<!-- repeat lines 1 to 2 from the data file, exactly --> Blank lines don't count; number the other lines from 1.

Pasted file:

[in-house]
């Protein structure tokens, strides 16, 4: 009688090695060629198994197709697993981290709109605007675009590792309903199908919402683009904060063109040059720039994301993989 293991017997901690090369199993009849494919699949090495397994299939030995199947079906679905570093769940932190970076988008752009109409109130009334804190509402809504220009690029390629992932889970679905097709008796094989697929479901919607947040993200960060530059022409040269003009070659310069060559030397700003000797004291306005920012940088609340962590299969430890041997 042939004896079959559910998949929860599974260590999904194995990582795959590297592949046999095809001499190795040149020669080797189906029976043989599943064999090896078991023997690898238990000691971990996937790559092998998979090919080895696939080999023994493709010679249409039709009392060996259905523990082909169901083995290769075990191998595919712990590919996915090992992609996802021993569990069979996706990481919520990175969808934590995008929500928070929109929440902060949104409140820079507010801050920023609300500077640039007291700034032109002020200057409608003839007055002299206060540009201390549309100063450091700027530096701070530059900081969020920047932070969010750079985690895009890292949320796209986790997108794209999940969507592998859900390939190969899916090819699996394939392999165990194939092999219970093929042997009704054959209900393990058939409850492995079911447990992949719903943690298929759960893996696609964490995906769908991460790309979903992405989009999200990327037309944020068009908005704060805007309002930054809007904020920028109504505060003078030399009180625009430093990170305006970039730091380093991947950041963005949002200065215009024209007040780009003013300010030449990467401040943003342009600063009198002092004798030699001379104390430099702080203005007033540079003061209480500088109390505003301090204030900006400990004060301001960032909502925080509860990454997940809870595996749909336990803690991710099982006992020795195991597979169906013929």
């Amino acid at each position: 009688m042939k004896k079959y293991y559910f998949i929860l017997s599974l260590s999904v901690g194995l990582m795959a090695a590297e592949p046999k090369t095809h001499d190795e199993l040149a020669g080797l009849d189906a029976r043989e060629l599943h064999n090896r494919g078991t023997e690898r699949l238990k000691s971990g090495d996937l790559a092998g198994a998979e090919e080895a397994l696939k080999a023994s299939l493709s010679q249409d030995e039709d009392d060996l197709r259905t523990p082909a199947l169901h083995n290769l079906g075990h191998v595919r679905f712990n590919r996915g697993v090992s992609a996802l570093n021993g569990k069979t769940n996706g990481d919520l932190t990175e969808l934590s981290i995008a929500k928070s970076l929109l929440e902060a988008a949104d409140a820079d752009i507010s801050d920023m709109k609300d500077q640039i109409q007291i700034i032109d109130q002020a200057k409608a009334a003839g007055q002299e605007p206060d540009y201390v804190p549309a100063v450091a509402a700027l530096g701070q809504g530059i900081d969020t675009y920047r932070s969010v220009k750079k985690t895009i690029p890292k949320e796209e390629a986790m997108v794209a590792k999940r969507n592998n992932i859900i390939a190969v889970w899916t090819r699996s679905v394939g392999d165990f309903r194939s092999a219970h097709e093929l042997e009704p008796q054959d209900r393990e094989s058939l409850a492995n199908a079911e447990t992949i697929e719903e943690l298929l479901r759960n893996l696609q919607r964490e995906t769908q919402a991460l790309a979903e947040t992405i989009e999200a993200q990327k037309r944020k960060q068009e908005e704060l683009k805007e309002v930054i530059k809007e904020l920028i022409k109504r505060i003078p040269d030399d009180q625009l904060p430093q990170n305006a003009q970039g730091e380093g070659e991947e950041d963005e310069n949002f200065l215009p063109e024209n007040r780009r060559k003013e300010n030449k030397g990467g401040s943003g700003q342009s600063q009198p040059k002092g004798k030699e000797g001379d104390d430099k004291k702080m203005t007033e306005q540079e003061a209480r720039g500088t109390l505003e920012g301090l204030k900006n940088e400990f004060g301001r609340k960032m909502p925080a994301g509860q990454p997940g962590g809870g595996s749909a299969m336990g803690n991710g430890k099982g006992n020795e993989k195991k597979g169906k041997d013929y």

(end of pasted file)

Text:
[in-house]
């Protein structure tokens, strides 16, 4: 009688090695060629198994197709697993981290709109605007675009590792309903199908919402683009904060063109040059720039994301993989 293991017997901690090369199993009849494919699949090495397994299939030995199947079906679905570093769940932190970076988008752009109409109130009334804190509402809504220009690029390629992932889970679905097709008796094989697929479901919607947040993200960060530059022409040269003009070659310069060559030397700003000797004291306005920012940088609340962590299969430890041997 042939004896079959559910998949929860599974260590999904194995990582795959590297592949046999095809001499190795040149020669080797189906029976043989599943064999090896078991023997690898238990000691971990996937790559092998998979090919080895696939080999023994493709010679249409039709009392060996259905523990082909169901083995290769075990191998595919712990590919996915090992992609996802021993569990069979996706990481919520990175969808934590995008929500928070929109929440902060949104409140820079507010801050920023609300500077640039007291700034032109002020200057409608003839007055002299206060540009201390549309100063450091700027530096701070530059900081969020920047932070969010750079985690895009890292949320796209986790997108794209999940969507592998859900390939190969899916090819699996394939392999165990194939092999219970093929042997009704054959209900393990058939409850492995079911447990992949719903943690298929759960893996696609964490995906769908991460790309979903992405989009999200990327037309944020068009908005704060805007309002930054809007904020920028109504505060003078030399009180625009430093990170305006970039730091380093991947950041963005949002200065215009024209007040780009003013300010030449990467401040943003342009600063009198002092004798030699001379104390430099702080203005007033540079003061209480500088109390505003301090204030900006400990004060301001960032909502925080509860990454997940809870595996749909336990803690991710099982006992020795195991597979169906013929």